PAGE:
Courtesy of Capitol Hill Volleyball.
Step up to the court. Take a deep breath. Listen to the spectators behind you cheering you on. Toss the ball into the air above your head. Wait for that perfect moment. Now. Serve the ball and send it flying over the net. The game has begun.
That’s just what most servers experience as they step up to the court. The sport of volleyball contains such an invigorating thrill of the first serve, first step, first point scored. For the past 14 years, the Capitol Hill Volleyball Classic has been held on Feb. 15-17 and over that timeframe, it has grown to be one of the largest and most sought after youth volleyball tournaments in the country; more specifically, in the Washington, D.C. area.
“Watching the sport of girls’ volleyball explode in the Mid-Atlantic region of our country over the years this tournament has been operating brings us lots of joy,” said tournament director and co-founder of the Capitol Hill Volleyball Classic Bonnie Goldberg. “And I love being in a restaurant in the area and seeing someone wearing a Capitol Hill Classic t-shirt.”
Goldberg, after gaining experience from playing volleyball at American University, Eastern Michigan University, Kussnacht Volleyball Club in Switzerland and Georgetown University, co-founded the Capitol Hill Volleyball Classic in 2007 with her husband Barry Goldberg.
Like many events in the greater D.C. area, the Capitol Hill Classic requires a lot of time, effort and preparation to become the phenomenal tournament it is. This year there were 968 participating teams spread across 122 courts. The tournament has become a year-round operation, and as soon as the event is finished, leaders, staff, sponsors and the hotel community jump right into action, working on post-event and recap meetings, along with planning next year’s tournament.
“It takes a few months to tie up business operations and follow up with all the different parties involved in hosting the tournament,” Goldberg said. “Our website is updated in mid-Sept. announcing when registration is open, then it’s a sprint all fall and winter in preparation for the event.”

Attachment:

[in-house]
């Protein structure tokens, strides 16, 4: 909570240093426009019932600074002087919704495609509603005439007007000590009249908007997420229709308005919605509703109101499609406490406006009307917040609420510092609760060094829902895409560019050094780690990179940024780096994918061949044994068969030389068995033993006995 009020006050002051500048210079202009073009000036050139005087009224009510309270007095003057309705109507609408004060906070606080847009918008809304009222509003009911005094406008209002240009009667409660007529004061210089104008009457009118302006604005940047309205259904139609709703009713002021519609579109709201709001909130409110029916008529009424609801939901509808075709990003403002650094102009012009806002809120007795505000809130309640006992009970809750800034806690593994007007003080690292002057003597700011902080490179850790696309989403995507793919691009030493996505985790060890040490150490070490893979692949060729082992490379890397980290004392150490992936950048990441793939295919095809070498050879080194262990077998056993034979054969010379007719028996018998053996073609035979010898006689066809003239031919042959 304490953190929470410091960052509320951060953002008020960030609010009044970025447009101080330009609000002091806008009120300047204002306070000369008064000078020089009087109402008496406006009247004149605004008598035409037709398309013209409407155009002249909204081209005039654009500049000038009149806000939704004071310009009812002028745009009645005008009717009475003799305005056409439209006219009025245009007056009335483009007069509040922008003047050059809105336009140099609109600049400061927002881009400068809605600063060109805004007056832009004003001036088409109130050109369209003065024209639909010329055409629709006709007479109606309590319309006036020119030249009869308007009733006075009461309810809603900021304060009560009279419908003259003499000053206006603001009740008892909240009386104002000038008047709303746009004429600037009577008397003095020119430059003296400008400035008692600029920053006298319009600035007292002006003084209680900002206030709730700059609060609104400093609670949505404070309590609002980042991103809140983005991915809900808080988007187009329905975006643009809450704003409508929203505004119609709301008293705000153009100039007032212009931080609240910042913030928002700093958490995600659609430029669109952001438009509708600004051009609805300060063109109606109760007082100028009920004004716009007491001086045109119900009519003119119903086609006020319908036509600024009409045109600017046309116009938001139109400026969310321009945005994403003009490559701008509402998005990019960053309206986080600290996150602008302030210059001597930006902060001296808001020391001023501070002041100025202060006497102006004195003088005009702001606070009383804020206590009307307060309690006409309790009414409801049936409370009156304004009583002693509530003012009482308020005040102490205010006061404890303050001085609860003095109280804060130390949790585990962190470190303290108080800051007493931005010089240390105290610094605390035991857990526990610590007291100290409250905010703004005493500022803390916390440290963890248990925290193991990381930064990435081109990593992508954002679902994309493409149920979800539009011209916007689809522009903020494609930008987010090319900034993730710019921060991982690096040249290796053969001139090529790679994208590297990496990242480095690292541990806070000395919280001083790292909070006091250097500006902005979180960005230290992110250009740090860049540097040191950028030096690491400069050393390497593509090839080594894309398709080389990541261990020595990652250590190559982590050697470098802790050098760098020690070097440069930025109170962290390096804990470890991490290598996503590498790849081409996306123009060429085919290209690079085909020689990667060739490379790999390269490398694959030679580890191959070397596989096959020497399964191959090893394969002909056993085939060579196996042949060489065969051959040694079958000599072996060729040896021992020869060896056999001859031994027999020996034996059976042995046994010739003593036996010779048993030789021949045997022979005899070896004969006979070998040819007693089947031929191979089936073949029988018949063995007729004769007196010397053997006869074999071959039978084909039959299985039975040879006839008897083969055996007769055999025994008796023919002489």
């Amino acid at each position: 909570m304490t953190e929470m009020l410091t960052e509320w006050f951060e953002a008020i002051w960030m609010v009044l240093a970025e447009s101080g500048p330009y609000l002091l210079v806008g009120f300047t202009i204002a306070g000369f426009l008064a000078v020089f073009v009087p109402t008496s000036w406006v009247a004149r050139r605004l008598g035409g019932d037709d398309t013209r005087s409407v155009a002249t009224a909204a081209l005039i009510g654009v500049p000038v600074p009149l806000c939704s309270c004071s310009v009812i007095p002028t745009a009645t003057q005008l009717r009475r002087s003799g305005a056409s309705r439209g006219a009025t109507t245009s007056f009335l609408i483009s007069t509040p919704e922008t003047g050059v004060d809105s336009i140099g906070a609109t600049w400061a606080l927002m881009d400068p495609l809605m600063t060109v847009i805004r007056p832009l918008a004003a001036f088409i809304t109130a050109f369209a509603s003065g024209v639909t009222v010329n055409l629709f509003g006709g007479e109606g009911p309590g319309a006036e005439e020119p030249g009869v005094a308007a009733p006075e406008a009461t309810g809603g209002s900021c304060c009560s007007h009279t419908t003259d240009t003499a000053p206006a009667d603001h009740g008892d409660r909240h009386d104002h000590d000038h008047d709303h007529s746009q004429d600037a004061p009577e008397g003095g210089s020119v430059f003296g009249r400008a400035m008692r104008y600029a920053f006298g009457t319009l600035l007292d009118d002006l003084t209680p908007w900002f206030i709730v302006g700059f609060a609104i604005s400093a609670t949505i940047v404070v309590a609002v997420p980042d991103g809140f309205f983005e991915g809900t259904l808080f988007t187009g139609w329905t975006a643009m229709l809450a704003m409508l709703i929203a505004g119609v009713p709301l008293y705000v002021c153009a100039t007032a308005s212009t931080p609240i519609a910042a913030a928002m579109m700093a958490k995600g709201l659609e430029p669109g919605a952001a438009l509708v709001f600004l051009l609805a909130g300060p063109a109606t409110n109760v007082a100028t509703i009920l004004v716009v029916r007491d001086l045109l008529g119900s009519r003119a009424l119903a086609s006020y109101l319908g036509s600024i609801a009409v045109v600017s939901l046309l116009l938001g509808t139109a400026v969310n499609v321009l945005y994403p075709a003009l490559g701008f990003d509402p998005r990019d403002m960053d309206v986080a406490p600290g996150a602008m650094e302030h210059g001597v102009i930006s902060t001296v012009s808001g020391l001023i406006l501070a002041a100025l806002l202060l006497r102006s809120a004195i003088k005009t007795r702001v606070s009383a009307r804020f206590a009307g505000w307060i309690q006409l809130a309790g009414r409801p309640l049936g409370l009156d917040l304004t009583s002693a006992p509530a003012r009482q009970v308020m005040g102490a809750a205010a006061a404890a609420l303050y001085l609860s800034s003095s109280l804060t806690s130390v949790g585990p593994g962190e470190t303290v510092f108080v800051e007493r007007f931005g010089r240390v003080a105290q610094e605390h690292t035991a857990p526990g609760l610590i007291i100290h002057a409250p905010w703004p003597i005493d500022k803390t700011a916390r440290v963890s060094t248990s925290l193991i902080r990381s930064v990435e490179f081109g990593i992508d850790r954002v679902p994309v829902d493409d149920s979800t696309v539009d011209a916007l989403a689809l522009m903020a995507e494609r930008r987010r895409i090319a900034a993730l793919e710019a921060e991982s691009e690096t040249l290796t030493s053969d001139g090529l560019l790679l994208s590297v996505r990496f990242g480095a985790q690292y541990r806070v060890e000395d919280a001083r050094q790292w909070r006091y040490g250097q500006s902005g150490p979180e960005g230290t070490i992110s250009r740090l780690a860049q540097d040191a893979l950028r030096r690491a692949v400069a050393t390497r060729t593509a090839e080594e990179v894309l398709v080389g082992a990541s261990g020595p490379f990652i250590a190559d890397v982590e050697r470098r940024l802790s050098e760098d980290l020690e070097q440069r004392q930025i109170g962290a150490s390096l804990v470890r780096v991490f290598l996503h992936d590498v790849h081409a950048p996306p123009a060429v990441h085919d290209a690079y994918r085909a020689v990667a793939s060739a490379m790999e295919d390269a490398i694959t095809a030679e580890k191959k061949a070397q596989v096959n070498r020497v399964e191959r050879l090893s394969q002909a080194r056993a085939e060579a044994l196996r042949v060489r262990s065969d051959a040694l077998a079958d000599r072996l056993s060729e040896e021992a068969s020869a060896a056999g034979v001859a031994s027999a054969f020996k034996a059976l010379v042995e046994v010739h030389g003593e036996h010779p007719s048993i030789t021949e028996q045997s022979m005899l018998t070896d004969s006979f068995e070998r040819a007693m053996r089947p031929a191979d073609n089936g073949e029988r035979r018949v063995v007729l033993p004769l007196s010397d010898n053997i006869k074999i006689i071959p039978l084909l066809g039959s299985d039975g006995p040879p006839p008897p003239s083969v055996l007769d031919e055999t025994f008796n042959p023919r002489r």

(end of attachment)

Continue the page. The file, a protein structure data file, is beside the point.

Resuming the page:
The Walter E. Washington Convention Center, where the tournament is held, is home to many other events and meetings, and although there are 75 courts in Hall B and more than one floor, people believe there could still be changes made.
“Unfortunately, we’ve had to turn hundreds of teams away the past few years,” Goldberg said. “So if I could change one thing, it would be to add another level to the Convention Center in order to fit more teams into the event.”
Not only has the Capitol Hill Classic acted as a reminder of the success of those who have watched the tournament grow as years pass, it is a thrilling chance for young volleyball players to get exposed to the real deal.
“I love competing at Capitol Hill because teams from all over the United States come down to play at the tournament,” WCHS freshman Molly Farrell said. “It’s exhilarating and so exciting.”
Farrell is a setter for Metro 15 North, and although it is her first year on the team, she has been playing for six years. The Metro 15 North team members follow a strict regime, and train hard in preparation for the three day tournament .
“The team practices twice a week and does weightlifting twice a week,” Farrell said. “We work very hard for all our tournaments and to do well in them.”
Ages of participants range from 12 to 18, providing newcomers to the Capitol Hill Classic a chance to earn advice that can apply to either volleyball, or anything in life.
“Just work hard and put your mind to it,” Farrell said.
The tournament having run for 14 years allows for thousands of friendships to be formed and memories to be made.
“My all-time favorite is the look on a person’s face when they are seeing the event in the main halls for the first time,” Goldberg said. “The reaction is always the same, they just cannot believe what they are seeing! Then I typically ask them, ‘Do you want to see the upstairs now?’